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Antarctic Exploration
Ocean Currents Exploration

Each two-week module on the Study of Place web site is framed by an historical event that makes a connection between the physical environment and human activity. The activities focus primarily on physical and earth science content, geography, and inquiry skills.

Endurance at night

Endurance at night
Image Courtesy of Royal Geographic Society

The Antarctic Exploration module is framed by Sir Ernest Shackleton’s expedition to Antarctica. It explores the relationship between the expanse of sea ice and seasonal change.

You will:

  • examine satellite images of Antarctica, comparing and contrasting the information provided by the various types of technology;
  • explore seasonal changes in the expanse of sea ice and learn about the Sun's seasonal effect on the concentration of energy on Earth’s surface;
  • explore the differences between fresh and salt water and salinity levels in the Antarctic Ocean;
  • study the effect of albedo and insulation on sea ice and heat transfer and apply these concepts to a discussion of global climate change.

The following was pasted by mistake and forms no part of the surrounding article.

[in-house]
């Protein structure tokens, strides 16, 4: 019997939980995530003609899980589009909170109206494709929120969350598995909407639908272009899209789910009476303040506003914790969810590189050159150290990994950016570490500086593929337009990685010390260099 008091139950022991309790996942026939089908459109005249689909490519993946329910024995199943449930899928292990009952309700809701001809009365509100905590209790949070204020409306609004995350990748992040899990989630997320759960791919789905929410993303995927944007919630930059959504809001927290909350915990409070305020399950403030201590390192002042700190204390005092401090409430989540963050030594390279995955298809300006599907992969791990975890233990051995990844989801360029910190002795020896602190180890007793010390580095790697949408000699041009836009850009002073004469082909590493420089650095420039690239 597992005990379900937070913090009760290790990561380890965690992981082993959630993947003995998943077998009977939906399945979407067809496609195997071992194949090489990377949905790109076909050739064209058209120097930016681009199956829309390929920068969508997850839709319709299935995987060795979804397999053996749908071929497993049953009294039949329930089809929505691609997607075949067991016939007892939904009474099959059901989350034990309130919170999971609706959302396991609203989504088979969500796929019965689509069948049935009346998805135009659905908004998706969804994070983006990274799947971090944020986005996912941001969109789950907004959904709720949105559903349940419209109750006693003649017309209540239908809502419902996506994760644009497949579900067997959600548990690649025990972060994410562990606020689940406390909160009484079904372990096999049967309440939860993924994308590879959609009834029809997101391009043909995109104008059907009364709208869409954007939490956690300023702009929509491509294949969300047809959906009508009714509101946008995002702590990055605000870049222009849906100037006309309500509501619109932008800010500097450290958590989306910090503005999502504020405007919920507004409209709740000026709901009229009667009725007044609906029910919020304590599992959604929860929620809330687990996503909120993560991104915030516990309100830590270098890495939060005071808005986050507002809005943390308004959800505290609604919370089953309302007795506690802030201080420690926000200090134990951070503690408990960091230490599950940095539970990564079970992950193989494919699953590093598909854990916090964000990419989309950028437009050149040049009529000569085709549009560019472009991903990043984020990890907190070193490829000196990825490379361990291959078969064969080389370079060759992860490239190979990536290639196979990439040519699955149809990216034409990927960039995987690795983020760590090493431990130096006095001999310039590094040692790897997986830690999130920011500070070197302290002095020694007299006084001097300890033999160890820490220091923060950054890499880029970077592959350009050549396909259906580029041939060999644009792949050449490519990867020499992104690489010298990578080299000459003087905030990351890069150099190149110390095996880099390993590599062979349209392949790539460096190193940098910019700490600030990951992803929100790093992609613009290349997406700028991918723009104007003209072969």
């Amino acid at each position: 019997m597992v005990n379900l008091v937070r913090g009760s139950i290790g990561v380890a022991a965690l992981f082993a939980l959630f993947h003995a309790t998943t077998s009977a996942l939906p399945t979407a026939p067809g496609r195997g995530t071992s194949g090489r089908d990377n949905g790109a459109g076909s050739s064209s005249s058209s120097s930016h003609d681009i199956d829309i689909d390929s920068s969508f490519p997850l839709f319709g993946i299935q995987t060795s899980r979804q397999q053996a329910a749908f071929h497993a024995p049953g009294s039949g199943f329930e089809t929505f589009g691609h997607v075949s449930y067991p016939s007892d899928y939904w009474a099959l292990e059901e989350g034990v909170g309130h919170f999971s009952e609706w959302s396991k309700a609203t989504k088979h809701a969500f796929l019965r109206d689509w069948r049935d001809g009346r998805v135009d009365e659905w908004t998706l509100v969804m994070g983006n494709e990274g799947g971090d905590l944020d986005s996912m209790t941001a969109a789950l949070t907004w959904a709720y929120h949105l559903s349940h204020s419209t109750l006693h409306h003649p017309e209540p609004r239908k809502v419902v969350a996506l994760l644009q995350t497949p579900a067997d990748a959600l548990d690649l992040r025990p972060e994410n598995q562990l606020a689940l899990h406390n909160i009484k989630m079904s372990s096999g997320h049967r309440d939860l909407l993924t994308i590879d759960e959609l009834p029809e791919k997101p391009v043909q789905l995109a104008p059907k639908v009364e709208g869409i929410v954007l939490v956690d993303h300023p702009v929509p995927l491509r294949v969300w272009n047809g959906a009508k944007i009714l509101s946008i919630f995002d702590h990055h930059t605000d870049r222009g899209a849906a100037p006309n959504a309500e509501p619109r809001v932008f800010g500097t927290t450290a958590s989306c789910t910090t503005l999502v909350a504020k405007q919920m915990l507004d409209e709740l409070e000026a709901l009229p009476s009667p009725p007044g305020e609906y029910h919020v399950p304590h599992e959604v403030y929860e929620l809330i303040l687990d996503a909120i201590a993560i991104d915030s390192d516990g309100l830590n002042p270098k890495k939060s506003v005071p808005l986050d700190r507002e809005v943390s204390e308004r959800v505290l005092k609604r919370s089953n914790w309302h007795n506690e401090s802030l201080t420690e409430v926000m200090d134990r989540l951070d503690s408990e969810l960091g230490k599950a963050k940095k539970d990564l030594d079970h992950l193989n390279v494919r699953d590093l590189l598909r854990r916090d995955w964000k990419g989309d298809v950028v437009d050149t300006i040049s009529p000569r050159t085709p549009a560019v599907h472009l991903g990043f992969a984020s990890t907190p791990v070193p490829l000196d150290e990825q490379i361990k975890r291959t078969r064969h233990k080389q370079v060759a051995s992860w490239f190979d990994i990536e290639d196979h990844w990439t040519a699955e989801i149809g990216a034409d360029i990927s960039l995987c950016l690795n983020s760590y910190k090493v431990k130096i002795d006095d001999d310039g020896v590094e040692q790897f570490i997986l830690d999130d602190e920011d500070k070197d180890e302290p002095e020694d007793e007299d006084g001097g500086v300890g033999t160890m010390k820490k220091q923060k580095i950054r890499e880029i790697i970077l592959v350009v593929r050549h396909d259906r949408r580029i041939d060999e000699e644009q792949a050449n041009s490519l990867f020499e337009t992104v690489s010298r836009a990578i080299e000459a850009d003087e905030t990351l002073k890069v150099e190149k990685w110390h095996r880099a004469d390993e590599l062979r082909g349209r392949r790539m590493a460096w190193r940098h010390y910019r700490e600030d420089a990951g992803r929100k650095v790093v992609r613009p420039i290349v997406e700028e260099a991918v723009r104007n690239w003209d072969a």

Franklin-Folger 1769 chart of the Gulf Stream
Reproduced with permission from US Library of Congress.

The Ocean Currents Exploration module is framed by Benjamin Franklin's quest to explain why English ships carrying mail to the American colonies took two weeks longer to cross the Atlantic than colonial merchant ships making a similar voyage. It explores the mysterious force in the ocean called the Gulf Stream.

You will:

  • use images of the Gulf Stream to explore seasonal changes in temperature, wind direction, and wave height;
  • investigate density-driven ocean currents and consider whether global climate change might affect deep currents;
  • learn about wind-driven currents by plotting the location of sneakers from a ship's container spill, and model the movement of gyres;
  • investigate how sand and water store and transfer heat energy and read about the possible climatic implications of a warmer ocean.

As you work on the Study of Place web site, you will find images and visualizations, animations, information, and readings. These materials will give you background science information and bring authentic scientific tools into the classroom, taking advantage of the power of the Web.

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